Tag Archives: Keenan Wynn

A Hole in the Head (1959, Frank Capra)

The first hour of A Hole in the Head is slow going. It shouldn’t be slow going, not with everything the film has going for it, but director Capra is real lazy. He’s lazy with his composition, he’s lazy with his actors, he’s lazy with the pace. It’s amazing how the film’s pluses are able to turn things around in the second half.

The script’s a very stagy adaptation of a play, with original playwright Arnold Schulman doing the adapting. Capra takes the easiest approach possible to everything in the first half of the film, which takes place almost entirely at lead Frank Sinatra’s hotel. It’s not a nice hotel, Sinatra’s not a good hotelier, but there’s something interesting about a little bit of a rundown hotel amid otherwise glamorous Miami Beach. Capra is indifferent to that possibility, unfortunately. Instead, he plops the camera down and shoots almost everything in medium shot, two characters in profile. It’s beyond boring.

Sinatra’s not just an unsuccessful businessman, he’s a widower with an eleven year-old son (a likable Eddie Hodges) and a twenty-one year-old girlfriend (Carolyn Jones). Between Schulman’s script and Capra’s direction, none of the actors get much favor, but Jones easily gets the worst treatment. She’s actually got a character and she does well. Schulman’s just lazy. She lives in Sinatra’s hotel, they’re not discreet, yet Hodges never gets to acknowledge her. Not really. When the film finally does try, it cops out. Worse yet, it cops out with one of editor William Hornbeck’s awful fades. Terrible editing in Hole. Not sure if it’s Hornbeck or just Capra refusing to take the time to get solid coverage. I’d assume the latter.

But Sinatra’s also unlikable in this first part of the film because it’s about him being a deadbeat dad. When redemption does arrive, in the film’s deftest move, it doesn’t come in the shapes of Edward G. Robinson and Thelma Ritter (Robinson’s Sinatra’s successful, if miserly, brother and Ritter’s Robinson’s very patient wife) or Eleanor Parker (as the widow who Robinson wants Sinatra to marry), it comes because Sinatra finally gets a character to play.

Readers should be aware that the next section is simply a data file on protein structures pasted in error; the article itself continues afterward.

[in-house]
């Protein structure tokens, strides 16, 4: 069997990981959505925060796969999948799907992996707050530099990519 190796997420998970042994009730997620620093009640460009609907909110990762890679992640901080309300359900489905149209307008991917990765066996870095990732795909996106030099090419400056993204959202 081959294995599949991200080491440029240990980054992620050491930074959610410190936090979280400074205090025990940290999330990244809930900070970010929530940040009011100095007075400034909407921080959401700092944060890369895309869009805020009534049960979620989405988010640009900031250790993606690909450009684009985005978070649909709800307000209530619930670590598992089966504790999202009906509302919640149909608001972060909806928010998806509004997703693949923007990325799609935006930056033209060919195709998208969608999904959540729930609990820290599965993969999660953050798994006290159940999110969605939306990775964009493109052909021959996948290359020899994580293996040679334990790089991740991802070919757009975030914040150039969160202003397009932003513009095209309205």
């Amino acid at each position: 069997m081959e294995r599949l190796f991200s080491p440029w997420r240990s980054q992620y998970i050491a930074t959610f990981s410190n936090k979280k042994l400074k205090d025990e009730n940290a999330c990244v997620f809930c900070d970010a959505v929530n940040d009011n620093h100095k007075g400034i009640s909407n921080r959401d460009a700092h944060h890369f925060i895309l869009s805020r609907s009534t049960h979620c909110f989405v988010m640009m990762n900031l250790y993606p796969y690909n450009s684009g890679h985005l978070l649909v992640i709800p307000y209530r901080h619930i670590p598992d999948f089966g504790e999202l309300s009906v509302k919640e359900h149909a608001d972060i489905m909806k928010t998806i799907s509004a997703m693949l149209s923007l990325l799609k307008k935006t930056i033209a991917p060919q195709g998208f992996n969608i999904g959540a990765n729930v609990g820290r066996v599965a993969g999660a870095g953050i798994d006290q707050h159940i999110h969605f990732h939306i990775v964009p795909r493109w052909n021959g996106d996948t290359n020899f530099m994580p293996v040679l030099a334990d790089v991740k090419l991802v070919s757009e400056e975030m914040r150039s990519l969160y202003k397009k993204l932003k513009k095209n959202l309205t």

By not shooting his actors in close-up, except as comedic reaction shots, Capra never asks them to act. He never asks them to try. I guess Hodges does get close-ups, but it’s so he can be likable, which is probably worse.

Sinatra and Parker have a very nice, very grown-up scene, with Sinatra leaving the hotel and going somewhere not shot in front of rear projection for once. Hole definitely shot on location in Miami, but not enough. At least not when none of the studio-shot inserts come close to matching. (Again, Capra’s clearly checked out).

After that scene, the whole thing starts to turn around. Schulman and Capra take Sinatra (and the viewer) outside the hotel, the script gives Hodges something to do besides be cute, Ritter and Robinson aren’t just playing for laughs anymore.

And, in the last half hour, A Hole in the Head gets quite good. The cast has a whole lot of goodwill banked from the first half, when Capra and the script clearly waste them, and it all pays off towards the end. The actors save A Hole in the Head. They save it from Schulman’s unsteady script, from Capra’s unimaginative visualizing of said script, from Hornbeck’s jarring cuts. They even save it from the awful Nelson Riddle music.